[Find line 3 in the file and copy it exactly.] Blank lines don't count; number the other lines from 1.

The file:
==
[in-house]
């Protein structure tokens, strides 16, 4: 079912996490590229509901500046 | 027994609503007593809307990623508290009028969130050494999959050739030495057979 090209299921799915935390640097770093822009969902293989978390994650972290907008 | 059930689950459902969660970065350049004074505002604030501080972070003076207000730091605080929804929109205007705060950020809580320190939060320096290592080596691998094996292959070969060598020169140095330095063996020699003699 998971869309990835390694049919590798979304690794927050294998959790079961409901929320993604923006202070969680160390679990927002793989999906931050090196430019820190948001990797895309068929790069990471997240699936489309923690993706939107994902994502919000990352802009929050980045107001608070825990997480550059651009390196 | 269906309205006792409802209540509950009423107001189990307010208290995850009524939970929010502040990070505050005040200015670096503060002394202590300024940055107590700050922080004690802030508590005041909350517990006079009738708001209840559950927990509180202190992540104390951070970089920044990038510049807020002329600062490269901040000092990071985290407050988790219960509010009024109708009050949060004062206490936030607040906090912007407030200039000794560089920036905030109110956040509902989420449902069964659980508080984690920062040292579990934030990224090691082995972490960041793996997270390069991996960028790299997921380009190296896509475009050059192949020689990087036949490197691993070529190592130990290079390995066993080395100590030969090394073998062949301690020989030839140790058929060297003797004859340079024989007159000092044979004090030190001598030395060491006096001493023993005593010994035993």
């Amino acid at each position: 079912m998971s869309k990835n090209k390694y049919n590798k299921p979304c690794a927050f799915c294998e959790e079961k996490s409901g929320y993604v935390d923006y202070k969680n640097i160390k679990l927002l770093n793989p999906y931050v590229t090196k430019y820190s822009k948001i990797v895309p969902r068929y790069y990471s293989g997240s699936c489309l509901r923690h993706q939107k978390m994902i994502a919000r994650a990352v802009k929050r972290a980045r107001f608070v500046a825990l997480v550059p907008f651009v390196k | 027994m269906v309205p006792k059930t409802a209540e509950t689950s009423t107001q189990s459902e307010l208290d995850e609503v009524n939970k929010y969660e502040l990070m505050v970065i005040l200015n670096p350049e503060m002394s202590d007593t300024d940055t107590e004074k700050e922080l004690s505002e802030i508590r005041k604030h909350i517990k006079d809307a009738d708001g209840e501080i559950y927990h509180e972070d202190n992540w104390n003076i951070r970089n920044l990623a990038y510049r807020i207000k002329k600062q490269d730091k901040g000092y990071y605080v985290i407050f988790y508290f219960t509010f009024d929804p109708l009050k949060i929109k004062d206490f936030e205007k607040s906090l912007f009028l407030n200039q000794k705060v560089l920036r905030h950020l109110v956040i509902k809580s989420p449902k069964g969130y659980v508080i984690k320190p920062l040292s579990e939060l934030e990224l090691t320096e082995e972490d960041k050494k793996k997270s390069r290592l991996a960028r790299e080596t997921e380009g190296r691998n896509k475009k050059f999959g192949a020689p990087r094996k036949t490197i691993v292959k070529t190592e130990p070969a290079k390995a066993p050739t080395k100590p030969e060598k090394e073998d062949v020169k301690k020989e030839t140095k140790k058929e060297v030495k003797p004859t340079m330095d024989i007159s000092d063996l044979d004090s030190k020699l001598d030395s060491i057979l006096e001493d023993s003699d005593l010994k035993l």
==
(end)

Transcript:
């Amino acid at each position: 079912m998971s869309k990835n090209k390694y049919n590798k299921p979304c690794a927050f799915c294998e959790e079961k996490s409901g929320y993604v935390d923006y202070k969680n640097i160390k679990l927002l770093n793989p999906y931050v590229t090196k430019y820190s822009k948001i990797v895309p969902r068929y790069y990471s293989g997240s699936c489309l509901r923690h993706q939107k978390m994902i994502a919000r994650a990352v802009k929050r972290a980045r107001f608070v500046a825990l997480v550059p907008f651009v390196k | 027994m269906v309205p006792k059930t409802a209540e509950t689950s009423t107001q189990s459902e307010l208290d995850e609503v009524n939970k929010y969660e502040l990070m505050v970065i005040l200015n670096p350049e503060m002394s202590d007593t300024d940055t107590e004074k700050e922080l004690s505002e802030i508590r005041k604030h909350i517990k006079d809307a009738d708001g209840e501080i559950y927990h509180e972070d202190n992540w104390n003076i951070r970089n920044l990623a990038y510049r807020i207000k002329k600062q490269d730091k901040g000092y990071y605080v985290i407050f988790y508290f219960t509010f009024d929804p109708l009050k949060i929109k004062d206490f936030e205007k607040s906090l912007f009028l407030n200039q000794k705060v560089l920036r905030h950020l109110v956040i509902k809580s989420p449902k069964g969130y659980v508080i984690k320190p920062l040292s579990e939060l934030e990224l090691t320096e082995e972490d960041k050494k793996k997270s390069r290592l991996a960028r790299e080596t997921e380009g190296r691998n896509k475009k050059f999959g192949a020689p990087r094996k036949t490197i691993v292959k070529t190592e130990p070969a290079k390995a066993p050739t080395k100590p030969e060598k090394e073998d062949v020169k301690k020989e030839t140095k140790k058929e060297v030495k003797p004859t340079m330095d024989i007159s000092d063996l044979d004090s030190k020699l001598d030395s060491i057979l006096e001493d023993s003699d005593l010994k035993l």